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Latin America reconsiders its infrastructure needs

Last week the World Economic Forum on Latin America was held in the beautiful city of Cartagena de Indias, in the transformed Colombia.  It closed with a call for the region not to be complacent and redouble efforts to pursue economic and social reforms and at the same time deepen regional integration.

Despite all the optimism about the bright future of the region and the way Latin America has successfully weathered the crisis, most of the leaders called out for action and concrete decisions to secure the way forward for millions of Latin Americans.

Technology and the role of ICT for the future of the region was a key topic discussed and debated in most of the public and private sessions around infrastructure, education, health care and even political stability.

This year the theme of the summit was “New Partnership for a Sustainable Recovery”. The meeting brought together over 500 leaders from more than 42 countries, representing business, government, academia, civil society and media.

Jaime Valles, Cisco vice president for Latin America, gives his perspectives on the major themes raised at WEF in Cartagena (English)

http://www.youtube.com/user/CSCOPR?feature=mhw5#p/u/2/80aRuoOgVPY

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Cisco Networkers Bahrain 2010 … What A Great Show

Cisco Networkers Bahrain was a fascinating event that left its attendees overwhelmed with the experience. Almost everyone we’ve spoken to was taken away with the many successful aspects of the event that took place from 28 to 31 of March. Attendees, however, were very pleased with one particular takeaway – the wealth of knowledge and that they came out with toward the end.

Whether it was through meeting Cisco executives, engineers or partners, Cisco Networkers Bahrain was an ideas and solutions oasis; where great mind collaborated and shared knowledge, expertise and best practices. Not forgetting to mention, they also had plenty of fun.

So, if you haven’t made it to Networkers this year, click on the “READ MORE” link below for a few snap shots of some of what you have missed. 

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Better City, Better Life: Cisco Showcases Smart+Connected Communities at World Expo 2010 in Shanghai

 

Besides the FIFA World Cup in June, there’s another global event taking place which is expected to attact the attention of millions. That event is World Expo 2010 in the city of Shanghai in China.

Running from May 1, to October 31, 2010, 70 million people are expected to attend the six month long fair.

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On-Stage TelePresence First Middle East Debut at Cisco Networkers Bahrain 2010

One of the exciting events we had happening at Cisco Networkers Bahrain was the live keynote session, this event featured Cisco’s Executive Vice President of Cisco Services and Chief Globalization Officer, Wim Elfrink, joined by His Excellency Sheikh Ahmed bin Atteyat Allah Al-Khalifa, Minister of Cabinet Affairs, Government of Bahrain and for the first time in the Middle East, Cisco’s Senior Vice President of Emerging Technologies, Marthin De Beer, but Marthin was not in the Middle East yesterday, he was in San Jose.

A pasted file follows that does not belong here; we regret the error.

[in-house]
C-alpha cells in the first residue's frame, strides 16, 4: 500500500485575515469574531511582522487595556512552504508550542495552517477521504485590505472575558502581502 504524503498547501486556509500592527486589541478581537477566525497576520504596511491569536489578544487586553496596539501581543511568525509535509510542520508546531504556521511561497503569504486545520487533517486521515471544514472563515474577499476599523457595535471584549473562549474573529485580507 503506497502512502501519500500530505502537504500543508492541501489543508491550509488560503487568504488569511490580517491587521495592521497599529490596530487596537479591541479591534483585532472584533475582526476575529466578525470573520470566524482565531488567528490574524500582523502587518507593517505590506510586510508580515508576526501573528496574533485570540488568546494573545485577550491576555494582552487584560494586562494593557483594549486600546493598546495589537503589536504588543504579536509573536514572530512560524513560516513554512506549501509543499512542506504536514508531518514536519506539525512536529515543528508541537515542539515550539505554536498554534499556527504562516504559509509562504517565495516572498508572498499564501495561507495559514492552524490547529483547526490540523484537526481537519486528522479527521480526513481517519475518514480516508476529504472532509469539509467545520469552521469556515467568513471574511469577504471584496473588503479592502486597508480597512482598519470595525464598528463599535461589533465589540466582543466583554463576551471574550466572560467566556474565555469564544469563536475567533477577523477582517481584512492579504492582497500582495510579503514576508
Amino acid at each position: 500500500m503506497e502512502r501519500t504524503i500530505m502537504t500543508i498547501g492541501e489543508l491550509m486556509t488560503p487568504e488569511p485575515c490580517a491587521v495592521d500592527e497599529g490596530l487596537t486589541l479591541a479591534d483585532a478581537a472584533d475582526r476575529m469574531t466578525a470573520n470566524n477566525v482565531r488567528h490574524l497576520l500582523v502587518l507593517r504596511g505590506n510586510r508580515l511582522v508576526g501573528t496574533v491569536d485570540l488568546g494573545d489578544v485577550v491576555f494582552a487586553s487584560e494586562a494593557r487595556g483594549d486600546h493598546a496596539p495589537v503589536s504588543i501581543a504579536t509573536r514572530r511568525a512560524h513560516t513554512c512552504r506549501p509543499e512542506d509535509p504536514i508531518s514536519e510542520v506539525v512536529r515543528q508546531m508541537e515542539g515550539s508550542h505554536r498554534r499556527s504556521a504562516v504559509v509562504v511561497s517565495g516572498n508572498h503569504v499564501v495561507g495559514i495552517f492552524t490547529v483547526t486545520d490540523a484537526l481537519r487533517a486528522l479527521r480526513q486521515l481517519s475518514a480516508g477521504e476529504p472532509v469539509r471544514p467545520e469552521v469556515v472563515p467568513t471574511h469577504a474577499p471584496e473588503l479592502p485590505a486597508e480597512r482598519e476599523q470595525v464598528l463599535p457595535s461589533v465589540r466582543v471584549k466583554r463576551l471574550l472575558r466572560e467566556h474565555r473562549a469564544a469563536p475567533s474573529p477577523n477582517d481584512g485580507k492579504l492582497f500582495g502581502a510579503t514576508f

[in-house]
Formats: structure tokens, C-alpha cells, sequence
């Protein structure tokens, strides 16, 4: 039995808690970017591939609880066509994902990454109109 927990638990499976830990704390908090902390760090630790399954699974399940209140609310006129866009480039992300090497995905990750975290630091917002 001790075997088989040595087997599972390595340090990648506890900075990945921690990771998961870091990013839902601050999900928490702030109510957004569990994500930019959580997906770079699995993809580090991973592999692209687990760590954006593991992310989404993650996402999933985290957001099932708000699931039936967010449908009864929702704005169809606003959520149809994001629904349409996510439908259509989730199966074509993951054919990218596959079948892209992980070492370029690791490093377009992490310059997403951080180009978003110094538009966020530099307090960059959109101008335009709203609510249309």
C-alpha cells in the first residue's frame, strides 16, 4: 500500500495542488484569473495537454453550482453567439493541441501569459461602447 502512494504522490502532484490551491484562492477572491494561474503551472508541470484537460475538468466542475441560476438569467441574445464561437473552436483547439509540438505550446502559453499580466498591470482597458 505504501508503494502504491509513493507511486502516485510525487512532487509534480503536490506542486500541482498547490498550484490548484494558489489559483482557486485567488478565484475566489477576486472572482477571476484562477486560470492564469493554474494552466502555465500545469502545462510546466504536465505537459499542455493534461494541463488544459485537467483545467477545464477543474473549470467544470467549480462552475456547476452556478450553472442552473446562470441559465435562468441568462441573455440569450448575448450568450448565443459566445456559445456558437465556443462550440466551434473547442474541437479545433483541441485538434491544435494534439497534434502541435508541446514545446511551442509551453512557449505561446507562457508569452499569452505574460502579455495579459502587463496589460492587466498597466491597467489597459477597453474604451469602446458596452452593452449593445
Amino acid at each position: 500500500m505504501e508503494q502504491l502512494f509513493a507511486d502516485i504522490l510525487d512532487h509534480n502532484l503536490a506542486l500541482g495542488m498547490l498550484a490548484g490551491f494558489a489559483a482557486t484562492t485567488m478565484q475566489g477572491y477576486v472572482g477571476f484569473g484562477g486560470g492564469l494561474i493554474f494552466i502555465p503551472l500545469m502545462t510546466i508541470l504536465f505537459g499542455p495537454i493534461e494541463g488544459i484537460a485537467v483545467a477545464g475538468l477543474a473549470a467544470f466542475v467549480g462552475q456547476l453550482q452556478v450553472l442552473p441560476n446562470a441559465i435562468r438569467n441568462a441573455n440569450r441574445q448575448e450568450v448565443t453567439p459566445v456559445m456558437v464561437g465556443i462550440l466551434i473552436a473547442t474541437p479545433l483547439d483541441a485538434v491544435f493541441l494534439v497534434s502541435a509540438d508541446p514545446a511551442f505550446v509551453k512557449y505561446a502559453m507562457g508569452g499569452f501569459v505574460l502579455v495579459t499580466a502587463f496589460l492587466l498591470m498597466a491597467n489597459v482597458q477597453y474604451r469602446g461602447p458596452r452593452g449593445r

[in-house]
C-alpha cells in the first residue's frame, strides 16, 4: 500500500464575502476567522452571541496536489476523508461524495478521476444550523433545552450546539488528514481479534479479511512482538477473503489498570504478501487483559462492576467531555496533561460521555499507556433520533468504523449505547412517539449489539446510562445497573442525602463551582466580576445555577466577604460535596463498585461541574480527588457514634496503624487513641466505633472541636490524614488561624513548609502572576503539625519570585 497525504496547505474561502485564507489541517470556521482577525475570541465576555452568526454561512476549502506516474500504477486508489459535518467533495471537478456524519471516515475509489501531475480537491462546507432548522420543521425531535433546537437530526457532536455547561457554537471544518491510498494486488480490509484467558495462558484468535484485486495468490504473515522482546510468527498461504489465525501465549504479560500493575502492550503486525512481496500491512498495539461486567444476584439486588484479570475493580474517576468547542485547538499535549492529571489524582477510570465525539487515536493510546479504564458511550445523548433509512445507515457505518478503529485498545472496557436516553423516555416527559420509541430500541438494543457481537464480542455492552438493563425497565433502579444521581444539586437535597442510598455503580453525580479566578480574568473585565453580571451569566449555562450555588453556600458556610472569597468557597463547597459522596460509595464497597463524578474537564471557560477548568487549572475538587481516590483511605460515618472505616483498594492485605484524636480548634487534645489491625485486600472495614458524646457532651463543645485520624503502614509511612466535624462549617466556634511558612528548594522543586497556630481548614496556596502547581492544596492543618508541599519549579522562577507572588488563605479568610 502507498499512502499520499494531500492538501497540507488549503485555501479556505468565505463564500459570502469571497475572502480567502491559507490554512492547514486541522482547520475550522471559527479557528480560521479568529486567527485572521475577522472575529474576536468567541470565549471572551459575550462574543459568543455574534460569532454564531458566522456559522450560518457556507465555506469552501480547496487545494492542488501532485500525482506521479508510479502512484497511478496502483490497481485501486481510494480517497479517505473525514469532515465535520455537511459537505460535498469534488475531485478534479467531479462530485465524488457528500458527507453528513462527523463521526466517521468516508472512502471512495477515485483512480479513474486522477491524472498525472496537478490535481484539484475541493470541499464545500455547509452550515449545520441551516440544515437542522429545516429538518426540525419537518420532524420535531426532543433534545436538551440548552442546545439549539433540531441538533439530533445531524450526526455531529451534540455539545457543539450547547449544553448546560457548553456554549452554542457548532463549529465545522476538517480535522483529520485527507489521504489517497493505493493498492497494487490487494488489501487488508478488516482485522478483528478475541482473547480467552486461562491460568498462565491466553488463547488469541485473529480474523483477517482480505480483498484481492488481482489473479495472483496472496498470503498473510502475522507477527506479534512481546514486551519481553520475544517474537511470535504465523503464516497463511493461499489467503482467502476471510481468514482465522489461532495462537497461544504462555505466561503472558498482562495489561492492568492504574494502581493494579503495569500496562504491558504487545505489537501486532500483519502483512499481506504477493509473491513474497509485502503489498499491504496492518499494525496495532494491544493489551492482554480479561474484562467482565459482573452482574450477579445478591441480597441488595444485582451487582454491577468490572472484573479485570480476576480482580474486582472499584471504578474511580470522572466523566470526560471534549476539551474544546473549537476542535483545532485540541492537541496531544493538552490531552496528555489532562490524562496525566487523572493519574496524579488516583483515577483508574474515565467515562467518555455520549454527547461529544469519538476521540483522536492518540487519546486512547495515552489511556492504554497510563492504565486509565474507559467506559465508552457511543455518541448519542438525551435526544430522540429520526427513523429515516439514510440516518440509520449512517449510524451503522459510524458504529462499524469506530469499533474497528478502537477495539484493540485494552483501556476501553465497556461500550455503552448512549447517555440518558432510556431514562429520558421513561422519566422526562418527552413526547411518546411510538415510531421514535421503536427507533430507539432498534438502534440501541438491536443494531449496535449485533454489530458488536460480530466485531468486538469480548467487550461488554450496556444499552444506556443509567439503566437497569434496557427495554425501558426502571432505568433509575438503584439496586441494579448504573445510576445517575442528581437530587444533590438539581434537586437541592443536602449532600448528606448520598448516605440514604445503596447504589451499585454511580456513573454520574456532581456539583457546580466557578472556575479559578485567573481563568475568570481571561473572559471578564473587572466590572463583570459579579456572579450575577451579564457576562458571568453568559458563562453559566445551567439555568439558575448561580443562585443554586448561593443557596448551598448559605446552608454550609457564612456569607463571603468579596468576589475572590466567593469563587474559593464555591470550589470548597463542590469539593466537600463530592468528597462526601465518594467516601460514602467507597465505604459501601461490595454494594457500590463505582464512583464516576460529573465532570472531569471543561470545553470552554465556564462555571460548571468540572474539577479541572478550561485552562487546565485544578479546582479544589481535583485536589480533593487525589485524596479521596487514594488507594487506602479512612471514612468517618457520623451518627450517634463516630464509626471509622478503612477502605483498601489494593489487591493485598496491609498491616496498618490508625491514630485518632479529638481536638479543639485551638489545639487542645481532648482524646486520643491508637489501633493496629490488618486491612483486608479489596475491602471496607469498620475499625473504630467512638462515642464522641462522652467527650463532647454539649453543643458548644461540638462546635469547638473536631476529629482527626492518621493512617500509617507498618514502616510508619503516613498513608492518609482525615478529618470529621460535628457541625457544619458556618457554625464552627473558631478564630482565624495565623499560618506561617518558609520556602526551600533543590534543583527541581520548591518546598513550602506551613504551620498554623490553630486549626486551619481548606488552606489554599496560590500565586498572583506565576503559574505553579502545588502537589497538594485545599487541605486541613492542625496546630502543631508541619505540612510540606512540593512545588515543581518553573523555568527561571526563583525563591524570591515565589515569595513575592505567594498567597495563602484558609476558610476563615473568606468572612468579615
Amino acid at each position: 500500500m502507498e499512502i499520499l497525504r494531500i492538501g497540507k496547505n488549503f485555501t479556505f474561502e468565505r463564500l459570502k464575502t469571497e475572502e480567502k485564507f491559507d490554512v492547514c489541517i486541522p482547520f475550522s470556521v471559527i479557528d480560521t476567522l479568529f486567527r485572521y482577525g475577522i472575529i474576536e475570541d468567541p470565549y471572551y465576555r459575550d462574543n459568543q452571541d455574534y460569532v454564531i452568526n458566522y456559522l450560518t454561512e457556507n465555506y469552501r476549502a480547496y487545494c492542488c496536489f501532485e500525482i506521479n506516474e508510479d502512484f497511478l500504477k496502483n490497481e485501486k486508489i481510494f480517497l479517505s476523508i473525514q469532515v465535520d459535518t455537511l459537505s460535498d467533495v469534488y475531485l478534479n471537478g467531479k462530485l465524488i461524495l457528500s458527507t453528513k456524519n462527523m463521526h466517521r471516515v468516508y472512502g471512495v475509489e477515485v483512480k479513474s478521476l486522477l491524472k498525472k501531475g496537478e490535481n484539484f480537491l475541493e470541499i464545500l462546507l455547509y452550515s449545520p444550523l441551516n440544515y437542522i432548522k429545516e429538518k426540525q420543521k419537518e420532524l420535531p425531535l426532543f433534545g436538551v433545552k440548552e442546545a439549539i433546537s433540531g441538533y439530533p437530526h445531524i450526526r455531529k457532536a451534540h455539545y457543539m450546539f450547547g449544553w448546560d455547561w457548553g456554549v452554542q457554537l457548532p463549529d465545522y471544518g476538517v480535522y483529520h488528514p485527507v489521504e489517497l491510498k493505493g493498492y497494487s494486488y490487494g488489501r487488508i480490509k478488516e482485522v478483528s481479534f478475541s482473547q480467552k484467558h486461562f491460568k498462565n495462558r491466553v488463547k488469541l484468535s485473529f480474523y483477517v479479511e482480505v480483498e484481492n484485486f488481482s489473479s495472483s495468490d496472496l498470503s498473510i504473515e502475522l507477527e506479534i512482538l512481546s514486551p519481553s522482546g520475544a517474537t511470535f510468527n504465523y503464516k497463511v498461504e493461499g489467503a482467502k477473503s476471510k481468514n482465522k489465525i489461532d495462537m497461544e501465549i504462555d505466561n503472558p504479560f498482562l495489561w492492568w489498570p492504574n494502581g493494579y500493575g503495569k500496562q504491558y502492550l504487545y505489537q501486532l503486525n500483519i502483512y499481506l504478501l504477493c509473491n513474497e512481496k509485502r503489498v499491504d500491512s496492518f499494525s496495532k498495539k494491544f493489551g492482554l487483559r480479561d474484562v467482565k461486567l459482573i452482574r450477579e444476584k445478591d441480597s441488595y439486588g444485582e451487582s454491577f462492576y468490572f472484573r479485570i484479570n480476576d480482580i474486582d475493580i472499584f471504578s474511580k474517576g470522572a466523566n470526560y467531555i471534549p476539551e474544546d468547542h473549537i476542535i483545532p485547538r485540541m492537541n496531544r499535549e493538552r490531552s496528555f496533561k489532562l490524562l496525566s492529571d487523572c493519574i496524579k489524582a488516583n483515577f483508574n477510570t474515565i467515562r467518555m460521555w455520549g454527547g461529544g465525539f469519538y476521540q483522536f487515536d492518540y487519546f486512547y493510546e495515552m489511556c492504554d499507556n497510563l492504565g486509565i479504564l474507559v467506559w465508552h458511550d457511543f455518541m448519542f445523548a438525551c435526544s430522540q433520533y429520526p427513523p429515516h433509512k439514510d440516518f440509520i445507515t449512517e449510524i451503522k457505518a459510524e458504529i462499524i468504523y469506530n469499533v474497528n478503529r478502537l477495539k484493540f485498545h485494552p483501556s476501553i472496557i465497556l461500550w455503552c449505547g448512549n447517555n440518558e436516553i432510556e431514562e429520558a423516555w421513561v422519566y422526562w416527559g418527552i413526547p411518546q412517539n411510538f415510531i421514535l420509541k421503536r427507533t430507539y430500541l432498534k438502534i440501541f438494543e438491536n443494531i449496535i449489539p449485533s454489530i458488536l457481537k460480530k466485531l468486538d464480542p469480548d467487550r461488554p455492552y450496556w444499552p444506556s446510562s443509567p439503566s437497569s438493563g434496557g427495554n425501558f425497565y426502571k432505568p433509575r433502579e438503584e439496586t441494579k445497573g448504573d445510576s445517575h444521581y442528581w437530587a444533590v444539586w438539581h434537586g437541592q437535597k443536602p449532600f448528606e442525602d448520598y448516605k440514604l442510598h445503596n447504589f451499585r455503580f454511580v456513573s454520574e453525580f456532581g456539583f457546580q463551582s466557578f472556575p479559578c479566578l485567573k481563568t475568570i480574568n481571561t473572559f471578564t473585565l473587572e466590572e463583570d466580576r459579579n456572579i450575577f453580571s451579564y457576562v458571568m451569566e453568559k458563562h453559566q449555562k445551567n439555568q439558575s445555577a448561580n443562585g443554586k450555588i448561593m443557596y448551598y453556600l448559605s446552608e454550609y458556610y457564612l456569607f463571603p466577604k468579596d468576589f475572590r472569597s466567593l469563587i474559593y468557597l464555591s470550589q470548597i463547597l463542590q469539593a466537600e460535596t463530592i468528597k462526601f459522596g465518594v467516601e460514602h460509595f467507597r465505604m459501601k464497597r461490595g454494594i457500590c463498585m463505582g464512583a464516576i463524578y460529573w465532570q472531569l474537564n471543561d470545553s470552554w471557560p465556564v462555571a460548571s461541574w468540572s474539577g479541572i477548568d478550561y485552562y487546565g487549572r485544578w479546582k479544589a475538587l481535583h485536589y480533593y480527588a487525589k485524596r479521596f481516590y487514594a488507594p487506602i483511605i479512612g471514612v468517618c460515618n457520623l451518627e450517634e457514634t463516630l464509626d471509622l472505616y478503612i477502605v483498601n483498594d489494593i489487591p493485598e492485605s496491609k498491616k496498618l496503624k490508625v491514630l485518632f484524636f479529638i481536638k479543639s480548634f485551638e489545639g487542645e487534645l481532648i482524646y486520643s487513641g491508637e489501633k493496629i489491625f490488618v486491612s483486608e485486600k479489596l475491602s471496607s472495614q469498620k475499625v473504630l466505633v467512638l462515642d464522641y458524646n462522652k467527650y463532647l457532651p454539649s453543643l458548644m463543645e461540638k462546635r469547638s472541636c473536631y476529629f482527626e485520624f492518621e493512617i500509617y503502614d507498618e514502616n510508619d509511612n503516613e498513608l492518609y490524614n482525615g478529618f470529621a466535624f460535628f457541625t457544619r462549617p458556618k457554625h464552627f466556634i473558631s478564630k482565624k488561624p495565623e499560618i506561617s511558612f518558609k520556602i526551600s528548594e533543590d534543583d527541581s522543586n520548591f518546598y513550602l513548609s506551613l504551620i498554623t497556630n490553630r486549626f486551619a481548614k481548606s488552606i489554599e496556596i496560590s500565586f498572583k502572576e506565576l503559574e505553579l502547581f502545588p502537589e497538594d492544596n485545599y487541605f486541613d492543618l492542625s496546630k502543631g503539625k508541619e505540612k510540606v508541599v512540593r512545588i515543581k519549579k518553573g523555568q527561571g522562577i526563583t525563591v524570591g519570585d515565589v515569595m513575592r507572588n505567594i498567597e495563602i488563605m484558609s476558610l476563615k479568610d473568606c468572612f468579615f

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Africa Connected: “Why wouldn’t the next Bill Gates come from Africa?”

As momentum builds in networking the continent, the benefits of connecting African communities become increasingly clear.

Imagine an Africa where farmers can always find the best price for their produce, where students in remote villages can interact with teachers thousands of miles away. Imagine an Africa where remote video consultations enable doctors to diagnose rural patients who would otherwise go untreated. Imagine an Africa where the great urban centers are safer for citizens thanks to modern surveillance systems. Imagine Africa Connected.

All of these advances are possible and in reach. And the good news is that they all utilize the same fundamental utility – a broadband network infrastructure and the high-speed Internet access it enables.
Today, broadband penetration across the continent is exceedingly low — at about one percent in some countries, even lower in others. Incredibly, South Africa is our most advanced with 3% penetration. By increasing the access of broadband, millions of Africans will benefit from the economic and social gains that broadband offers. One recent study by the Boston Consulting Group estimates that when Internet penetration rises by 10 percent in emerging economies, it correlates with an incremental GDP increase of one to two percent.

Yvon Le Roux, Vice President, Emerging Markets, Africa and Levant

All of these advances are possible and in reach. And the good news is that they all utilize the same fundamental utility – a broadband network infrastructure and the high-speed Internet access it enables.

Today, broadband penetration across the continent is exceedingly low — at about one percent in some countries, even lower in others. Incredibly, South Africa is our most advanced with 3% penetration. By increasing the access of broadband, millions of Africans will benefit from the economic and social gains that broadband offers. One recent study by the Boston Consulting Group estimates that when Internet penetration rises by 10 percent in emerging economies, it correlates with an incremental GDP increase of one to two percent.

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